Expression of ER (A, B), PR (C, D), and HER2/neu (E,F) receptor (protein) in normal and tumor tissues from female breast cancer patients recruited in this study. A, C, E, Negative control tissue: cells in this tissue are not showing any nuclear stain due to the absence of specific receptors in these cells. On the other hand, they are showing blue color staining because of H&E counter stain. B, D, F, Breast cancer tissue, nucleic of cancer cells are showing intense staining (yellow arrow) due to the presence of overexpressed specific receptors. These receptors are localized in the cell nuclei and upon application of specific for each antibodies to these receptors, they produce a brown color. Stain: Immunohistochemical stain specific to ER receptor; Magnification: 20X; Counterstain: Hematoxylin and Eosin, Magnification: 20X.

Fig. 4.

3D-modelled structure from SNPs sequence. A, Structural modeling reveals AKT1 gene mutation (E17K) on Chromosome 14, Exon 3, position 49 (c.49G>A) causing a missense mutation Amino acids change (E to K) with potential clinical association. B, An In-depth Analysis of the Structural Implications of the c.166G>A PIK3CA Gene Mutation (E545K) in Exon 10 on Chromosome 3, Resulting in a Missense Mutation that Substitutes Glutamic Acid (E) with Lysine (K) in the PIK3CA Protein. C, Protein Modeling of PIK3CA Gene Mutation (H1047R) in Exon 21 (c.31406A>G) on Chromosome 3: Revealing Molecular Mechanisms of a Missense Mutation Substituting Histidine with Arginine. D, PIK3CA Gene Mutation: A Missense Q546K Change in Exon 10 (c.1636 C>A) - A Promising Protein Model Insight. E, Modelling depict PTEN gene mutation P.R 173c (chromosome 10, Exon 6). c.517 C>T results in a missense mutation, substituting Arginine (R) with Cysteine (C) at position 517, offering insights into its potential impact on PTEN protein structure and function. F, In silicon protein modeling predicts the impact of PTEN gene mutation (P.R130Q) on chromosome 10, Exon 5, c.389G>A substitution, causing a missense mutation (R to Q). G, Mutation profiling and protein modeling to predict the location and effects of the PTEN gene mutation P.R130G on chromosome 10, exon 5 this missense mutation (c. C>G, position 388) results in an amino acid change from arginine (R) to cysteine (C).”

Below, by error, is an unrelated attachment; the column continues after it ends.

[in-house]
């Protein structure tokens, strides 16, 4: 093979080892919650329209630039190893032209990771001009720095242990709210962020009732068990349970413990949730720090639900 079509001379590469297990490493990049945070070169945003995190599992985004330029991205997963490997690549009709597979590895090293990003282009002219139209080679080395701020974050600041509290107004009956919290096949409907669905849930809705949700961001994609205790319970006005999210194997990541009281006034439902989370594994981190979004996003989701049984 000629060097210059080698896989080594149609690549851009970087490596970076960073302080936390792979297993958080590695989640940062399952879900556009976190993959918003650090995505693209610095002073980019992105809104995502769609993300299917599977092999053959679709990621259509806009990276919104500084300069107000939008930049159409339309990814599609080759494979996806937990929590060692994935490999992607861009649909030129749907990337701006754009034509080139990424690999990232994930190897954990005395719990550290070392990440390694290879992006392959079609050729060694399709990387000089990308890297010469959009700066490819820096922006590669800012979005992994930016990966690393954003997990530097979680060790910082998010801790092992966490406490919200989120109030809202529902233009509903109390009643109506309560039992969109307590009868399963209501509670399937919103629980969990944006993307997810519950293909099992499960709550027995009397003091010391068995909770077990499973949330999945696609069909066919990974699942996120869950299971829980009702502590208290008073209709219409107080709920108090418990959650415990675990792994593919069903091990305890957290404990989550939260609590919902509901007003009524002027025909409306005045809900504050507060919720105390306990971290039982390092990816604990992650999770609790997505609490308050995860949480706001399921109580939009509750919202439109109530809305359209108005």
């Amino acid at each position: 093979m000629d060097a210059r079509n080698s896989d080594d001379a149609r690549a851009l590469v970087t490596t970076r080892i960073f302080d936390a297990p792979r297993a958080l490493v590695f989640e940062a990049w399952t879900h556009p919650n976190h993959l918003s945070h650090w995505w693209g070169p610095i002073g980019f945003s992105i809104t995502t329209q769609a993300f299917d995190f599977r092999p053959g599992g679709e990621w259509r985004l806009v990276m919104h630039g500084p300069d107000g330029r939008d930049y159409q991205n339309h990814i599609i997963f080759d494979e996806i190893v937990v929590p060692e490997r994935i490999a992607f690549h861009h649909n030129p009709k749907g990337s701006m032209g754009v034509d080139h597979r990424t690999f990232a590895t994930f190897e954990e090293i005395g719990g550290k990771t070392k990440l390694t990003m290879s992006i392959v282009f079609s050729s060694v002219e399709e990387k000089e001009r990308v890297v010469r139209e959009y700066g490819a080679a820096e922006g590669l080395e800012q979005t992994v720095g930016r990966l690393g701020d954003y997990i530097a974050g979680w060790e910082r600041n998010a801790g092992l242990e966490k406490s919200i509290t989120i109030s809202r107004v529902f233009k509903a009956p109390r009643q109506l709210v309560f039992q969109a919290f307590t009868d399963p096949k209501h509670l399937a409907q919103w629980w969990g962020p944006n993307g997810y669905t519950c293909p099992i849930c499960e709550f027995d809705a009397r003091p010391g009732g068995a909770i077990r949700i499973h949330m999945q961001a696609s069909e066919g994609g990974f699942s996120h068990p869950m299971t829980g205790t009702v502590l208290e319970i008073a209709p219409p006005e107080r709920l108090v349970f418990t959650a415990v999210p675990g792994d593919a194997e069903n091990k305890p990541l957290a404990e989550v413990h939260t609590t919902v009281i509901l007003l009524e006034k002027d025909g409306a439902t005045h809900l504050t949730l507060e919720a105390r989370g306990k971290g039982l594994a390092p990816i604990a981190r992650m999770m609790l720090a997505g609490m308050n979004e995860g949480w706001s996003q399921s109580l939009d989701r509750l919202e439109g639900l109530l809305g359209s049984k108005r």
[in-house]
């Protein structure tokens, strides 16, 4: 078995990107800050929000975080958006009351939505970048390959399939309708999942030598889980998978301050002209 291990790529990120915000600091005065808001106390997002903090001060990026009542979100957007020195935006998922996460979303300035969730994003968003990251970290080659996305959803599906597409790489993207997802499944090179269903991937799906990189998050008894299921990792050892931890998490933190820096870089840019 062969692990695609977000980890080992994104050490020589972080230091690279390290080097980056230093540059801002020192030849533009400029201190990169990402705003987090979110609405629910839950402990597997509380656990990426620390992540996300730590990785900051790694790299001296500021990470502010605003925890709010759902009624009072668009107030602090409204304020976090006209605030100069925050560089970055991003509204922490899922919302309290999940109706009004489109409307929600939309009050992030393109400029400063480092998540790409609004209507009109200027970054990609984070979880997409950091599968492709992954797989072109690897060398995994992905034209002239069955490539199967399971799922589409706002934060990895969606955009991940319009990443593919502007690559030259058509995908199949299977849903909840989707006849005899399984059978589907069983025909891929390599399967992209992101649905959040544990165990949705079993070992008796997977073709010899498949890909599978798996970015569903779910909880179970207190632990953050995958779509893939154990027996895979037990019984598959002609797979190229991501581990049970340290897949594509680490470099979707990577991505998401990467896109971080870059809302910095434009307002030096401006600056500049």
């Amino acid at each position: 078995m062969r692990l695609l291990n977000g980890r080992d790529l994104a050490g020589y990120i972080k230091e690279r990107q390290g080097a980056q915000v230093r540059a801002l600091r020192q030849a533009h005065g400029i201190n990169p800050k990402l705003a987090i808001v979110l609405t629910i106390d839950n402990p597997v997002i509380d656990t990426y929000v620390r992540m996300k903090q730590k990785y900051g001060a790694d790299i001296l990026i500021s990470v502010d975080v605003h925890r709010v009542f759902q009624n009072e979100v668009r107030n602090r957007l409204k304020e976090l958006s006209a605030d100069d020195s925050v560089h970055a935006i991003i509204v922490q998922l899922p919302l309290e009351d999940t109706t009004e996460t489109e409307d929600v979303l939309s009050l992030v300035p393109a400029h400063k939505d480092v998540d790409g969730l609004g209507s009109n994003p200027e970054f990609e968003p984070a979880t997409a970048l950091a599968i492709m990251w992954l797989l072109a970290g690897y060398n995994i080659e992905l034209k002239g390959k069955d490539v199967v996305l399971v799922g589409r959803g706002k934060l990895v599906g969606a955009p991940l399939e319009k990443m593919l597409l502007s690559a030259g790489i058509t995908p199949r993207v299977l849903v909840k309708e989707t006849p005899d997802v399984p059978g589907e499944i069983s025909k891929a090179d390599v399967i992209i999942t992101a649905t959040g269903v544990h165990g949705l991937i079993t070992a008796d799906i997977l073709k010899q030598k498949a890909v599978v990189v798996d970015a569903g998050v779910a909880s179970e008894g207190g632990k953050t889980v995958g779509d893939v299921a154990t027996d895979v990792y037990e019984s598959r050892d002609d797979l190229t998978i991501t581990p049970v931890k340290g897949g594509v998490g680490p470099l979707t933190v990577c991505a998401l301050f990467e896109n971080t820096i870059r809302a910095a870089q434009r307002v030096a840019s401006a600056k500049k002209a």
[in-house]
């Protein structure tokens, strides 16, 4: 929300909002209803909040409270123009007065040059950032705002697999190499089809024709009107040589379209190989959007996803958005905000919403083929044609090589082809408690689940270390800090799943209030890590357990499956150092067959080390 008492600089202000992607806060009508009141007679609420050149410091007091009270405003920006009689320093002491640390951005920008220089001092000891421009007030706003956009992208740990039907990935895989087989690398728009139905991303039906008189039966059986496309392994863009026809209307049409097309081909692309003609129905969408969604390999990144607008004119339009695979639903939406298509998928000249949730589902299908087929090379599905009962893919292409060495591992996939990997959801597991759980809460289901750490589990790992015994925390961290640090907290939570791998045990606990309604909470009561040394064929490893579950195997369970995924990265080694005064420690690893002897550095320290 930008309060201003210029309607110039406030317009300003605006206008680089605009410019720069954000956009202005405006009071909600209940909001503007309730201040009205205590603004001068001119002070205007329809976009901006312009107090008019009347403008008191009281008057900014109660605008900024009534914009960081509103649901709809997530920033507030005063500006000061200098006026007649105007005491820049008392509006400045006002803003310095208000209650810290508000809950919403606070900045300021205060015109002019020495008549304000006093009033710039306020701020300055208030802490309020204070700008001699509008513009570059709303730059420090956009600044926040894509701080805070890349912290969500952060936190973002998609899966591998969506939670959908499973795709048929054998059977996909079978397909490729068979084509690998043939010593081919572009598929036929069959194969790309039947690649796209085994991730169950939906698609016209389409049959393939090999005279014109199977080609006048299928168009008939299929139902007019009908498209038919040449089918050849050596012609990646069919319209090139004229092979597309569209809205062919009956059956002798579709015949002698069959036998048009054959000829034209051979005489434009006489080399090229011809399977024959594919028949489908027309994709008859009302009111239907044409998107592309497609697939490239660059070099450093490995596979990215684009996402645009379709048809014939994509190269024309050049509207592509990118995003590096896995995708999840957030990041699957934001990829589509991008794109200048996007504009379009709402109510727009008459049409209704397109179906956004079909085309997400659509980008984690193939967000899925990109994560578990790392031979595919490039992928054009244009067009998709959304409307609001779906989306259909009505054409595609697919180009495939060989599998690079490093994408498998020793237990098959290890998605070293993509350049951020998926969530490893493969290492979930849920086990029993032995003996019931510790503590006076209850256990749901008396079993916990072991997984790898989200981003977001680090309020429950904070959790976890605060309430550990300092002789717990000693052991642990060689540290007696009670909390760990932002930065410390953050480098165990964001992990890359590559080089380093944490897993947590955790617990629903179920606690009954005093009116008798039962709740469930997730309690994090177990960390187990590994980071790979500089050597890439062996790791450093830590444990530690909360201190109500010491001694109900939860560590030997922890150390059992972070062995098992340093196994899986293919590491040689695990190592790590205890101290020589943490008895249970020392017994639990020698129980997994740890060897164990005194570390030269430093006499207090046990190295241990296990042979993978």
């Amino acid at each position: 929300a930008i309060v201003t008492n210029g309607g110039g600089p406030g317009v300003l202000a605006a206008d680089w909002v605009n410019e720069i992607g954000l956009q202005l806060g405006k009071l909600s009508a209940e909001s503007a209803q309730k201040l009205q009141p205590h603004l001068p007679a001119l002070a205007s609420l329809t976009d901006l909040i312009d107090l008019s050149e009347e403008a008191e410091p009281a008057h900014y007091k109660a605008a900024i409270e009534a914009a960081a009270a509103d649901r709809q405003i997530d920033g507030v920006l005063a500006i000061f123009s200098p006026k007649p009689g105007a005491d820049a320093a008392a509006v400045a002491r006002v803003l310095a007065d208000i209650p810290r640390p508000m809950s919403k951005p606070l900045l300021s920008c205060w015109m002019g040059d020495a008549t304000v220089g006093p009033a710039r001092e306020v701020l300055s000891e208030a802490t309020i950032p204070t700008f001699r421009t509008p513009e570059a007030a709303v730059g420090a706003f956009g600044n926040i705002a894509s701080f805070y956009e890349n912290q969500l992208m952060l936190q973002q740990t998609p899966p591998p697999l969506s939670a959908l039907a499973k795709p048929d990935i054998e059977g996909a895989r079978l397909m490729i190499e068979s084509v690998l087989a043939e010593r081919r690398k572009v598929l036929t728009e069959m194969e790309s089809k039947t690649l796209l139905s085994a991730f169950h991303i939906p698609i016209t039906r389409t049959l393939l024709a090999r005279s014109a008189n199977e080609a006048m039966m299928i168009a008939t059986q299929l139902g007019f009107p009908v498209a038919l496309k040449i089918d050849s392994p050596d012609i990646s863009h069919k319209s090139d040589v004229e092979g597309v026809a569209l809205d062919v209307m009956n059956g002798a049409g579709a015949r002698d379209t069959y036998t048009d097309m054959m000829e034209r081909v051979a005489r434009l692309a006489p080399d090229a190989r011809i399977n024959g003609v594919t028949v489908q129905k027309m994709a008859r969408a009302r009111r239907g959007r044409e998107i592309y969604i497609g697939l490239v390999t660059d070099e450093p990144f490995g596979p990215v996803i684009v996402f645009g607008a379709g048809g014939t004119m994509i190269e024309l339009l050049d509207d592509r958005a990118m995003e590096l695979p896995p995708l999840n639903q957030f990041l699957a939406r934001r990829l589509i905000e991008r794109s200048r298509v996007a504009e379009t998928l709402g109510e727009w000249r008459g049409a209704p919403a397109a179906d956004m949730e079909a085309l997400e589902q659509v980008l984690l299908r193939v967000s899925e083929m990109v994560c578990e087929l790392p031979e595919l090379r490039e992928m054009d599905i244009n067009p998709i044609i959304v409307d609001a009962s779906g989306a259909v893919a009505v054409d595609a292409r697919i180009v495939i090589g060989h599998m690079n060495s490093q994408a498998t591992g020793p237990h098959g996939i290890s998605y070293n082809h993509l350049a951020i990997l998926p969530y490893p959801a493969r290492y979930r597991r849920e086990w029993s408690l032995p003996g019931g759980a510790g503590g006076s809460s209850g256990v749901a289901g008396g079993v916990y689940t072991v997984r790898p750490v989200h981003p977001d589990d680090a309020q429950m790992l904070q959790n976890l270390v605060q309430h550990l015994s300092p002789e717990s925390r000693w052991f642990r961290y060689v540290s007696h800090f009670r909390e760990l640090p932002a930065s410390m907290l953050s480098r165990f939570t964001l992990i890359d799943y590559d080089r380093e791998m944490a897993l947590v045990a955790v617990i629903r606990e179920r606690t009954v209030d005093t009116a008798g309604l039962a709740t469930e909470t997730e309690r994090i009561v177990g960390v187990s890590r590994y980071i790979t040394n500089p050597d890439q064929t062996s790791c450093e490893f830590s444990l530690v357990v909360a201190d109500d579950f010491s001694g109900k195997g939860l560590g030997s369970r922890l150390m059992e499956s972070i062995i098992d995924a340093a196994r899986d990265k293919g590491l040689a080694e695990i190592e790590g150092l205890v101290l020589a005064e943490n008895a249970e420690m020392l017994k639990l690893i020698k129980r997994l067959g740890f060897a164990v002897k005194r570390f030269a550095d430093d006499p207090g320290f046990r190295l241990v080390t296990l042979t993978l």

Fig. 6.

RMSF patterns of A, PIK3CA (E545K); B, PIK3CA (Q546K); C, PIK3CA (H1047R); D, PTEN (R130G); E, PTEN (R130Q); F, PTEN (R173C) and G, AKT1 (E17K) showing that these are unstable due to the continuously vigorous fluctuation of particles.

Fig. 7.

SASA patterns of A, PIK3CA (E545K); B, PIK3CA (Q546K); C, PIK3CA (H1047R); D, PTEN (R130G); E, PTEN (R130Q); F, PTEN (R173C) and G, AKT1 (E17K) showing that variants continuously fluctuate between soluble and non-soluble states leading to change their normal functions.

Fig. 8.

RG patterns of A, PIK3CA (E545K); B, PIK3CA (Q546K); C, PIK3CA (H1047R); D, PTEN (R130G); E, PTEN (R130Q); F, PTEN (R173C) and G, AKT1 (E17K) showing that these proteins continuously scatter particles hence their structure and function keep changing continuously and fails to perform their role.

Fig. 5.

RMSD simulation patterns of A, PIK3CA (E545K); B, PIK3CA (Q546K); C, PIK3CA (H1047R); D, PTEN (R130G); E, PTEN (R130Q); F, PTEN (R173C) and G, AKT1 (E17K) showing that all RMSD values kept increasing, therefore, making them unstable.

Pakistan Journal of Zoology

February

Pakistan J. Zool., Vol. 56, Iss. 1, pp. 01-501